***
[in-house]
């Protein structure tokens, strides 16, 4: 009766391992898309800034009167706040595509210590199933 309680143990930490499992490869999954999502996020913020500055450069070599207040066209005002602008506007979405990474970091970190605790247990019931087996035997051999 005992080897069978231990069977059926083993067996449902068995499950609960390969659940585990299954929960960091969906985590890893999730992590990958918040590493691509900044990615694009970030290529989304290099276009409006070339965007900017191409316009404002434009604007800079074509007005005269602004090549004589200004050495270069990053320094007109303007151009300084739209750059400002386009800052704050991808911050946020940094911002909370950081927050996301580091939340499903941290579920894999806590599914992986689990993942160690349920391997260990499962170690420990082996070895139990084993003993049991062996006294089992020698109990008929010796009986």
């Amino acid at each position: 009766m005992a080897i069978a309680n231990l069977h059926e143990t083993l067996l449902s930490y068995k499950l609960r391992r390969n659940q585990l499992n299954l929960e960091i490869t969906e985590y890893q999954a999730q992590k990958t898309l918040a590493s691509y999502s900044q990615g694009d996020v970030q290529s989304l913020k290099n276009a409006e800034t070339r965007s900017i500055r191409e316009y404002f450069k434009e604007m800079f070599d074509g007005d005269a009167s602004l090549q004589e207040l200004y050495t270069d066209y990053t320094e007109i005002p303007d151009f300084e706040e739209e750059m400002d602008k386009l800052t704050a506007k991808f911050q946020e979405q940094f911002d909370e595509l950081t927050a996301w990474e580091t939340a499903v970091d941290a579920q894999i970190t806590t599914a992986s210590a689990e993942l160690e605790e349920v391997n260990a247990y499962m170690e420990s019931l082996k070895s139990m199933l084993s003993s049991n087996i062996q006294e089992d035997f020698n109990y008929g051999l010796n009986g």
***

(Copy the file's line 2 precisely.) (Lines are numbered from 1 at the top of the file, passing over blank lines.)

């Protein structure tokens, strides 16, 4: 009766391992898309800034009167706040595509210590199933 309680143990930490499992490869999954999502996020913020500055450069070599207040066209005002602008506007979405990474970091970190605790247990019931087996035997051999 005992080897069978231990069977059926083993067996449902068995499950609960390969659940585990299954929960960091969906985590890893999730992590990958918040590493691509900044990615694009970030290529989304290099276009409006070339965007900017191409316009404002434009604007800079074509007005005269602004090549004589200004050495270069990053320094007109303007151009300084739209750059400002386009800052704050991808911050946020940094911002909370950081927050996301580091939340499903941290579920894999806590599914992986689990993942160690349920391997260990499962170690420990082996070895139990084993003993049991062996006294089992020698109990008929010796009986």